Text by Richard Baird.
In The London Borough of Southwark sits the Grade II listed building and former headquarters of the London Fire Brigade, the city’s first fire station and a site currently under development. This will see it transformed into residential apartments with period conversations of the original Victorian building alongside a modern new-build. It is a one-of-kind property development that offers a unique intersection of historic and contemporary city living. London-based Jack Renwick Studio (JRS) were commissioned to develop the name, visual identity and communications for this new development, and were challenged with the task of appealing to both local and international markets.
Under the concept “Traditionally Different”, JRS developed the name Brigade Court and a visual language of juxtapositions. These celebrate the distinctive contrasts that exist throughout the property. These juxtapositions move between the elegant and sophisticated materiality of the brochures, the intersection of modern and historic images, and then towards moments of playfulness throughout the property’s marketing suite, which also features a deli and cafe. The visual identity links a variety of different touch-points, from property and floor-plan brochures to custom framed photo-montages, coffee cups, menus and window decals.
Opinion by Richard Baird.
The Broadview Hotel is located within one of Toronto’s most recognisable architectural landmarks. This was built in 1891 by a wealthy businessman who recognised the strategic importance of the East End as the city was expanding. It has been home to a business centre, acted as a political and social hub, and used as a hotel, boarding room and more recently, a strip club.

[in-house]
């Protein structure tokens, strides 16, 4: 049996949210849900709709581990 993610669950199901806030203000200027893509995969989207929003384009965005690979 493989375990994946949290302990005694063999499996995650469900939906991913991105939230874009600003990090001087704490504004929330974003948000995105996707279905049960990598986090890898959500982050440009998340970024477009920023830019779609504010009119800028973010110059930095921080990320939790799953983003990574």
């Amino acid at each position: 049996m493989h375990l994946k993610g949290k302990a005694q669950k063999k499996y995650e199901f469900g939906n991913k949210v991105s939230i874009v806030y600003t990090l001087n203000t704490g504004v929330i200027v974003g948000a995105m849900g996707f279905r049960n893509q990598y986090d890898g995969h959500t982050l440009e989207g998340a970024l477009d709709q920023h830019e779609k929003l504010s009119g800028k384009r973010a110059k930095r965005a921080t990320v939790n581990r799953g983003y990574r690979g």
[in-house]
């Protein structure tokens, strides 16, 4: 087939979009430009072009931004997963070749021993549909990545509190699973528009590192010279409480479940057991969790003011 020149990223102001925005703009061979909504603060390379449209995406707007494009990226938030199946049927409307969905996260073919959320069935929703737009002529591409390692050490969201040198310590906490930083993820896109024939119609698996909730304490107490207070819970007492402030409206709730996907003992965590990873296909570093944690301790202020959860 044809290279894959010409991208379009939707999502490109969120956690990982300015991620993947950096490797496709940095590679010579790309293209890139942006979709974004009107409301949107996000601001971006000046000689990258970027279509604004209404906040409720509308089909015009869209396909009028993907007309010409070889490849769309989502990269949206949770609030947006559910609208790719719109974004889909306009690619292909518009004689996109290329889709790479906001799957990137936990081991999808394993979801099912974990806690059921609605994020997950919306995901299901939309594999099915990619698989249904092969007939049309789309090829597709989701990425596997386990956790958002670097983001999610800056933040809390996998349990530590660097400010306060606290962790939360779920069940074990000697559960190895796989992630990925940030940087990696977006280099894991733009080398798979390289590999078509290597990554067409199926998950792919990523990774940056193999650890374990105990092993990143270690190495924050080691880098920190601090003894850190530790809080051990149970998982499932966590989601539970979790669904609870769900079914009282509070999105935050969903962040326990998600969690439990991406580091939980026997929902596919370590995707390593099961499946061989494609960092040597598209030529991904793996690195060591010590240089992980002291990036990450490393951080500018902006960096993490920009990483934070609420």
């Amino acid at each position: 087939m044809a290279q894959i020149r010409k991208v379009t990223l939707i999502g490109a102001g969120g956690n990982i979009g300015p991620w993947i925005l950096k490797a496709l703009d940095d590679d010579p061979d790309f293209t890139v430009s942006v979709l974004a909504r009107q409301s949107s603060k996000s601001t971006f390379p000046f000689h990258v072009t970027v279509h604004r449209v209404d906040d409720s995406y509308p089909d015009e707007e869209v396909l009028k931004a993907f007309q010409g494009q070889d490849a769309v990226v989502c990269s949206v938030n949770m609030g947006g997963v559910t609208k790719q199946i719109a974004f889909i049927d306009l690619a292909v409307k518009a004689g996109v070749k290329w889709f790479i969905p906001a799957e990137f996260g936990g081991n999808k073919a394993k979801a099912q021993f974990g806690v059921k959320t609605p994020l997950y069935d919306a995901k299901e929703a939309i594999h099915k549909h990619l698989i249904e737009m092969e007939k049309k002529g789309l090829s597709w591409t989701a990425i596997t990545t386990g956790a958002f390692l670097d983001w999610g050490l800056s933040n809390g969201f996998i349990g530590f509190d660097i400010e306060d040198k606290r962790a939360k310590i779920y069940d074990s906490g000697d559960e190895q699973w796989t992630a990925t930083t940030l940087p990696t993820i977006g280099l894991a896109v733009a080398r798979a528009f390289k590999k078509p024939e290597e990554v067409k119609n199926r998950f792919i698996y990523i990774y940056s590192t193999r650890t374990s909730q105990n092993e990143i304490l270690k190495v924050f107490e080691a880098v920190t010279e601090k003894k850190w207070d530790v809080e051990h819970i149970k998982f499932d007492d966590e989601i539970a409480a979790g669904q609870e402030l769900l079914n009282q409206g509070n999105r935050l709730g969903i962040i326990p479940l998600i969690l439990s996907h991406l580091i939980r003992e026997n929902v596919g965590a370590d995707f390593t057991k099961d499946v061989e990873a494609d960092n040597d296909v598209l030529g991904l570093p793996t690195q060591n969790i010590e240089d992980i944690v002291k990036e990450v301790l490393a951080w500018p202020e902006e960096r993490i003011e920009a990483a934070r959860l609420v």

The building, over the last two years, has undergone extensive restoration and renovation, and now features a distinctive glass structure and new floor on the roof. This was done with great consideration for the original architectural details. Interior design, created by DesignAgency is inspired by the local community and is infused with a contemporary yet old-world grace. The hotel is made up of public spaces and 58 private bedrooms. These are peppered with what is described as a witty eclecticism that pays homage to the building’s past, with certain rooms featuring the original brass poles from the strip club. These homages are set alongside modern finishes and amenities.
Canadian graphic design studio Blok worked with the hotel to develop a visual identity that would embrace and express the building’s contemporary new voice, possess a similar wit and attitude, and finally acknowledge and celebrate the hotel’s East End roots. This is achieved in the contrast and collision of image and type, emphasised by a simple colour palette, and in the variety of secondary typefaces. This run across and links a plethora of printed assets. These included business cards, menus and coasters as documents here, but also wayfinding and signage.